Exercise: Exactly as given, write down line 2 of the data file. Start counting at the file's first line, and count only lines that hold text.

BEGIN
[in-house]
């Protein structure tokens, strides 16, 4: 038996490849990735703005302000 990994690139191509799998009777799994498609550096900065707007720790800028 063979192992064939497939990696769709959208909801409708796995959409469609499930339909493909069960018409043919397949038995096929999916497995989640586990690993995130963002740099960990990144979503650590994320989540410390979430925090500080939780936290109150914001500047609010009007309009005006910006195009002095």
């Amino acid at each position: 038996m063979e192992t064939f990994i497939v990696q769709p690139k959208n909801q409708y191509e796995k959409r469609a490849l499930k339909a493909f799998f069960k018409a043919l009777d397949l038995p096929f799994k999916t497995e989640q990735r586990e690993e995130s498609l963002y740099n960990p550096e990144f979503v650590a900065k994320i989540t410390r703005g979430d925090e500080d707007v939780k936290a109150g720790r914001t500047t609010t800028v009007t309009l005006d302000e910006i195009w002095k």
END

């Protein structure tokens, strides 16, 4: 038996490849990735703005302000 990994690139191509799998009777799994498609550096900065707007720790800028 063979192992064939497939990696769709959208909801409708796995959409469609499930339909493909069960018409043919397949038995096929999916497995989640586990690993995130963002740099960990990144979503650590994320989540410390979430925090500080939780936290109150914001500047609010009007309009005006910006195009002095």